(Reuters) - President Barack Obama on Thursday scrapped his trip to Indonesia and Australia scheduled for next week to focus on the final push for a U.S. healthcare overhaul, the White House said.

Barack Obama | Indonesia | Healthcare Reform

"The president greatly regrets the delay," White House spokesman Robert Gibbs told reporters, saying the Indonesia visit would be reset for June.

Obama had intended to use the March 21-26 trip, his first foreign travel of the year, to deepen U.S. ties in the Asia-Pacific region in the face of rising Chinese influence there.

He said Obama, who had been due to leave on Sunday on his first foreign travel of the year, had called Indonesian President Susilo Bambang Yudhoyono and would to phone Australian Prime Minister Kevin Rudd to tell them of the change in plans.

Obama had already put off his departure by three days to try to win congressional approval of healthcare reform, his top legislative priority and an issue expected to figure heavily in pivotal U.S. congressional elections in November.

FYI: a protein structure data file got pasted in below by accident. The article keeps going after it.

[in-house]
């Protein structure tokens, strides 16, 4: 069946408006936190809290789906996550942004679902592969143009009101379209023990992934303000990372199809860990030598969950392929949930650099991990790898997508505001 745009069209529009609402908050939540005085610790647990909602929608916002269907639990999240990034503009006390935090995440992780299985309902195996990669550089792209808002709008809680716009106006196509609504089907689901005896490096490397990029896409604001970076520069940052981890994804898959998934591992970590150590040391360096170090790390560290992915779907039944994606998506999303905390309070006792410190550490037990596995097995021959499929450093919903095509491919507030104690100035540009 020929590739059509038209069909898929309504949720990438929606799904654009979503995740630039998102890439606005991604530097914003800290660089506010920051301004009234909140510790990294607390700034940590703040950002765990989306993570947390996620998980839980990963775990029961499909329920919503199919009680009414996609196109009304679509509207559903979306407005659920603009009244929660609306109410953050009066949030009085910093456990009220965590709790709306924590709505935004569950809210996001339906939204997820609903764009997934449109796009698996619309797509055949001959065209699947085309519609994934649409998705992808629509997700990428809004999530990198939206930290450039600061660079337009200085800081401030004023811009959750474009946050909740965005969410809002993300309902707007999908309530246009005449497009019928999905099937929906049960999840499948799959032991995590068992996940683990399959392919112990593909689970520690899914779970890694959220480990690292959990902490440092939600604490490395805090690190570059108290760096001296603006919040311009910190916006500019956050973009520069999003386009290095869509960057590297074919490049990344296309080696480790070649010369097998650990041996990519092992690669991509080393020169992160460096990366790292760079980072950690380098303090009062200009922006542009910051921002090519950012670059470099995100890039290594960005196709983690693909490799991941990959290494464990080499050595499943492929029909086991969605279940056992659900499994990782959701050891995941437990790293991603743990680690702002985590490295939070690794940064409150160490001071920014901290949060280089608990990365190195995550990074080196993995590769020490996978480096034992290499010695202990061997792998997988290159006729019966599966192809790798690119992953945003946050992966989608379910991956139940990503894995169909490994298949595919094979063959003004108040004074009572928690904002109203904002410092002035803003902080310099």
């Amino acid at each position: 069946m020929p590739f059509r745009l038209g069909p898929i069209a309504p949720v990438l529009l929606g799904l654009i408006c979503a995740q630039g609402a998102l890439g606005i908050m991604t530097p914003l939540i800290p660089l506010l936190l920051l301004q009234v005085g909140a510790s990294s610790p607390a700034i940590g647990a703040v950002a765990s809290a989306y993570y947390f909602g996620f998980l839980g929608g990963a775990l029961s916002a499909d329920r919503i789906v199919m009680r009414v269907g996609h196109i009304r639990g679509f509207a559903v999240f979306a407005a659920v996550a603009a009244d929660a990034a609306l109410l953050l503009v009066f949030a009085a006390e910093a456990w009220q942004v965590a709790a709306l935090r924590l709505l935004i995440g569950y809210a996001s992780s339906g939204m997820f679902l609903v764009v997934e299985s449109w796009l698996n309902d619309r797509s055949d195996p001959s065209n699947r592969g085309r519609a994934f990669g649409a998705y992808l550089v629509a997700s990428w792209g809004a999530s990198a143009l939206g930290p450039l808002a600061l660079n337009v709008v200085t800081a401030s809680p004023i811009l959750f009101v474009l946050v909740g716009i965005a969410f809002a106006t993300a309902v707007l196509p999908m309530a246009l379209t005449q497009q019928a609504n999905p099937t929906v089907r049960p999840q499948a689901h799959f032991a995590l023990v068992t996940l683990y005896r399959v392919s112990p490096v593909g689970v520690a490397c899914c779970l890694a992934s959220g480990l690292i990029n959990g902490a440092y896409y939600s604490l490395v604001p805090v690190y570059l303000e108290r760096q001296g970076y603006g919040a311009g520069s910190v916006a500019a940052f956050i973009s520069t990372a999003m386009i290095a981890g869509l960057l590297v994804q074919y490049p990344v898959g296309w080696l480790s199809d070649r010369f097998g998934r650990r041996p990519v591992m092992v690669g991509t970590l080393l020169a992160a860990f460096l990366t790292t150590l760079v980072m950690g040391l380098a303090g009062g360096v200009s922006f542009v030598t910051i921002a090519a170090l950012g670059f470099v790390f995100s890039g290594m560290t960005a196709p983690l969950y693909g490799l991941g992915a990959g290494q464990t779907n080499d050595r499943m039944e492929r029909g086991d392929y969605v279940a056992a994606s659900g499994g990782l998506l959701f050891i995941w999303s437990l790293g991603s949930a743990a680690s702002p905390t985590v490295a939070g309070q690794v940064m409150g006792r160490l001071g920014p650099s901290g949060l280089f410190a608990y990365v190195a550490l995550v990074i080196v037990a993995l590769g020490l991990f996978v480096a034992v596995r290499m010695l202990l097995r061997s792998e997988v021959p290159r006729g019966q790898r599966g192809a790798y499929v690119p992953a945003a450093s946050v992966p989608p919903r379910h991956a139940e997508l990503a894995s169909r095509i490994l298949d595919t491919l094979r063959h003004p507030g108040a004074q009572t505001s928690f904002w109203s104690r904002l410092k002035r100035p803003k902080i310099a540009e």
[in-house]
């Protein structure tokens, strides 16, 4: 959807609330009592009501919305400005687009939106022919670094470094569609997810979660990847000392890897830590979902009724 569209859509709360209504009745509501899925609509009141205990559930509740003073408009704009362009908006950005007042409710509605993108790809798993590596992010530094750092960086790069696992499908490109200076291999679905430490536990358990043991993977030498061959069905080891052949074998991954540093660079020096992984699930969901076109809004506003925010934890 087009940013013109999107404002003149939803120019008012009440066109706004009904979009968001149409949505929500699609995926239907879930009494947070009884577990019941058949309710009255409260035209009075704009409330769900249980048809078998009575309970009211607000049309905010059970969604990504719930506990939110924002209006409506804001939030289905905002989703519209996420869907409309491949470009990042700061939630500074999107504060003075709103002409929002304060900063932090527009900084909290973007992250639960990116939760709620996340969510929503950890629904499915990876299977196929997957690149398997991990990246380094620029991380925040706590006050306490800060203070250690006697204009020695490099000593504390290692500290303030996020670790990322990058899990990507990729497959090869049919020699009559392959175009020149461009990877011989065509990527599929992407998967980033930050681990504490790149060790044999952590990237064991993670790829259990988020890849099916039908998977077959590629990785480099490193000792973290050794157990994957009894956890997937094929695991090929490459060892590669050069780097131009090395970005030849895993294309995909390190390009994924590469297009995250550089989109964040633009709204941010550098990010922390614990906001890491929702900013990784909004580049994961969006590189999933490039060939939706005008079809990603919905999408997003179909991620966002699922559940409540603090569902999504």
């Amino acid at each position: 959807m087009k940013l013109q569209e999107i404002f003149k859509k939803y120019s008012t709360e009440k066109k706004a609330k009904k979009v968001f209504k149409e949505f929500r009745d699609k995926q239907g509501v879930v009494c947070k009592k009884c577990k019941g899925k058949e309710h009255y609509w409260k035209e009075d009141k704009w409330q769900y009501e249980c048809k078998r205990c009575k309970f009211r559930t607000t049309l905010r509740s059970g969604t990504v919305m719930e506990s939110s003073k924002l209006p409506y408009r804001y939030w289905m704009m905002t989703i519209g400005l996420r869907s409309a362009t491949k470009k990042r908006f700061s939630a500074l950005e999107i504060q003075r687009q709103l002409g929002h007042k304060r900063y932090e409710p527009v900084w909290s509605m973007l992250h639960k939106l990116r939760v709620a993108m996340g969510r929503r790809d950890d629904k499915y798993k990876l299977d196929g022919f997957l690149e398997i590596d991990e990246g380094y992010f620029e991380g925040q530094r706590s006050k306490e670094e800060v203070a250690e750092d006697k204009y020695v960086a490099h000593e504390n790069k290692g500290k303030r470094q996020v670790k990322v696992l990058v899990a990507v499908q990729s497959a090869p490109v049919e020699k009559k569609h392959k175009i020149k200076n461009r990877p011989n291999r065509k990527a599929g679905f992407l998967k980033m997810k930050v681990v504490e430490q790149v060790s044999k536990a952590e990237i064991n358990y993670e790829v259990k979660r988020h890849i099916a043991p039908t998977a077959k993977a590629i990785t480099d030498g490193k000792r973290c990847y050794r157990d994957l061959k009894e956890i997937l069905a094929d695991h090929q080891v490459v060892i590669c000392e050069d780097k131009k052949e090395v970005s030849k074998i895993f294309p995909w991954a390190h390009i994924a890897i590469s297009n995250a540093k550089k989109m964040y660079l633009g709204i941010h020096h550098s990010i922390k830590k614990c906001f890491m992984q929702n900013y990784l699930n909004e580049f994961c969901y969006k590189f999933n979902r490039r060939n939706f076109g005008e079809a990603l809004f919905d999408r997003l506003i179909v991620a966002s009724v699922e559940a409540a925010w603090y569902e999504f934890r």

"It is clear that a final vote on health insurance reform cannot take place before Sunday afternoon," Gibbs said.

He said Obama was telling Yudhoyono and Rudd "he must postpone his planned visits for a later date so that he can remain in Washington for this critical vote."

Gibbs said Obama believed his fellow Democrats would have the votes to pass the sweeping legislation.

While acknowledged that "international alliances are critical to America's security and economic progress," Gibbs insisted "passage of health insurance reform is of paramount importance and the president is determined to see this battle through."

Gibbs dismissed the notion that Obama's delay of a major foreign trip because of his domestic agenda would send a negative message overseas about Washington's commitment.

He said Obama still believed the Asia-Pacific tour would be important but that he "believes that right now this is the place to be, in Washington, seeing this through."

(Reporting by Matt Spetalnick, editing by Jackie Frank)